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In a dangerous world, safety for children can never be taken lightly. If parents don't have to be worried about predators and abductions, they have simply to be afraid that moving about daily in an environment bustling with vehicles and equipment can pose serious risk.

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At no time are warnings to parents about dangers to children more pronounced than Halloween.

This year, we feel compelled at least to offer a view that Americans are going too far in their fear of the holiday and the associated fun for children. The government and media are blamed, also, for fostering the holiday hysteria.

Shedding light on a choice

Iain Murray is a senior fellow with the Competitive Enterprise Institute. He writes on science, health and public policy and his work has appeared in publications ranging from the Washington Post and USA Today to the Encyclopedia Britannica.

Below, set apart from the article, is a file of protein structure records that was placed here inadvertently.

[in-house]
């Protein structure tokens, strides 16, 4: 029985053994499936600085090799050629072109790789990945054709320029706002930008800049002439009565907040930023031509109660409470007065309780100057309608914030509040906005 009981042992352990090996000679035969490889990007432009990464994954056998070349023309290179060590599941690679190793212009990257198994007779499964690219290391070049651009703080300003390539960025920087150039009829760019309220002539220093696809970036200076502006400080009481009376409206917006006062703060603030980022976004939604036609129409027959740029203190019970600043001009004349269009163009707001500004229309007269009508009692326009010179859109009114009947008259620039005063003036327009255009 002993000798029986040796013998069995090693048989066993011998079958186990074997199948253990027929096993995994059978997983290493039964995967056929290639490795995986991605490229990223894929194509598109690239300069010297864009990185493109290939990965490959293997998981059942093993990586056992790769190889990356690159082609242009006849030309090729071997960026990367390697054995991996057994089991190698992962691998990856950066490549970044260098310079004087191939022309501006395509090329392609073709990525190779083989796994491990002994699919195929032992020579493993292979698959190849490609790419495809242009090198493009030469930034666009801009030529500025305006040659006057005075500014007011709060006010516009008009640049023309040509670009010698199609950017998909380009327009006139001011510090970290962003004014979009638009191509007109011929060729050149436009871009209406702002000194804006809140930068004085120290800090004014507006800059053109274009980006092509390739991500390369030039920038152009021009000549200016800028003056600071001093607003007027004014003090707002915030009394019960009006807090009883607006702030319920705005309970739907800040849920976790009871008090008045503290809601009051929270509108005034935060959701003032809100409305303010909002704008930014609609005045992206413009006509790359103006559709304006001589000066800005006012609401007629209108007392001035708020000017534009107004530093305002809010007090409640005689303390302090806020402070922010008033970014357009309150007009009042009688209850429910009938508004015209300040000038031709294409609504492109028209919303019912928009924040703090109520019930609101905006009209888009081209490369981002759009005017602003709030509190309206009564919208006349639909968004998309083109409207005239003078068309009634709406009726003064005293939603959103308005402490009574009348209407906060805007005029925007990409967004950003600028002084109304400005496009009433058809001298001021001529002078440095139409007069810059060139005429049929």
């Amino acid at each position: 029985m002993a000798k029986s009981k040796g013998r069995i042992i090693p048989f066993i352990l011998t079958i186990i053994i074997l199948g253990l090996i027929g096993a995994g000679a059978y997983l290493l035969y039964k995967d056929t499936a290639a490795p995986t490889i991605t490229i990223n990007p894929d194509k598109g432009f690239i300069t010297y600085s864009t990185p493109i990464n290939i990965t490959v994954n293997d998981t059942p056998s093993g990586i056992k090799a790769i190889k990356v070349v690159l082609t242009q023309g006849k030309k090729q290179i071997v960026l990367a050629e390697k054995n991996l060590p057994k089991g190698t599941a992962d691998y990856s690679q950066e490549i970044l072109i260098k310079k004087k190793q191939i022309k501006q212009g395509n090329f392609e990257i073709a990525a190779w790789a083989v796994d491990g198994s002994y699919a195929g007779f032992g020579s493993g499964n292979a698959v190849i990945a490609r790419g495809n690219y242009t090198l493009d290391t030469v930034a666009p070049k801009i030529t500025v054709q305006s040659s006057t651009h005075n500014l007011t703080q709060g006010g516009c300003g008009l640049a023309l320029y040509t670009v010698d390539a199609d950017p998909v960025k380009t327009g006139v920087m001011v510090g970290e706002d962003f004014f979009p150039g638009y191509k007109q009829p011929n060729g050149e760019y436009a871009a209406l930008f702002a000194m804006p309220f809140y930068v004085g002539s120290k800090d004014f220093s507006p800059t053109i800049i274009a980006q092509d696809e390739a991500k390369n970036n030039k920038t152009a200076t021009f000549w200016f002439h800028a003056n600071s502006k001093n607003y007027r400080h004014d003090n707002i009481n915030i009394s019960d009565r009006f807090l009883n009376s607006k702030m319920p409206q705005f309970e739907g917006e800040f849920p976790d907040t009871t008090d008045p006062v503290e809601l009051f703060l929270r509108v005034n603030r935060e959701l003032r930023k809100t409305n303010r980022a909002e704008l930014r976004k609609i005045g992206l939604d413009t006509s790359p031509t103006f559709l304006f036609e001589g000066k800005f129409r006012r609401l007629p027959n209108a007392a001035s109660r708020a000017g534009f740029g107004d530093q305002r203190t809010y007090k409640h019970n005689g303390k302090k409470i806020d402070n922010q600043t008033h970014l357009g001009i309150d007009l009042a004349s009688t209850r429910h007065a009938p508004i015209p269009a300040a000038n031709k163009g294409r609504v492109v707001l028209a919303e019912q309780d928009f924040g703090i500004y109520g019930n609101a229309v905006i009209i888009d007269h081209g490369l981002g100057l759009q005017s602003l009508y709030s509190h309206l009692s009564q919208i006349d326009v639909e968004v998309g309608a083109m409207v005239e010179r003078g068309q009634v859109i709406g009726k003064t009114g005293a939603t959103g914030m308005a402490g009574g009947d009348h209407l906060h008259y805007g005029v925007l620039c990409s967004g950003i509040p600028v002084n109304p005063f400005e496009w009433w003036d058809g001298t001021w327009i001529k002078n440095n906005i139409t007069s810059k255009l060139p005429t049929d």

In "Scaring Ourselves -- and Our Kids -- Silly," Murray has written: "At Halloween we scare ourselves with tales of ghouls, ghosts, and The Boogeyman. We adults know these stories are not true, but ... we've been spreading myths even we believe -- that homicidal strangers are regularly poisoning trick-or-treat candy. Every year, newspapers and television programs warn parents about this 'threat' with grave reminders to check apples for razor blades and needles.

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Even the Food and Drug Administration has joined in, warning parents to “inspect commercially wrapped treats for signs of tampering, such as an unusual appearance or discoloration, tiny pinholes, or tears in wrappers. Throw away anything that looks suspicious.'''

Murray says the facts just don't back up the hysteria.

University of Delaware sociologist Joel Best studied national criminal data going back to 1958 and found less than 100 reports of any kind of tampering -- of which almost all turned out to be mistaken or fraudulent.

OK, so Murray and the studies paint our society, its officials and its media as paranoid. That may be to a point, but the dangers on Halloween are more than mythical.

The holiday has been associated in the past with all kinds of mischief, including vandalism and even fires. Traffic makes the quietest of neighborhoods busy for several hours of trick-or-treating. The aim of urgings and warnings to parents is to prevent tragedy, period.

And warning children to be cautious about what they eat and from whom it is given is just common sense.

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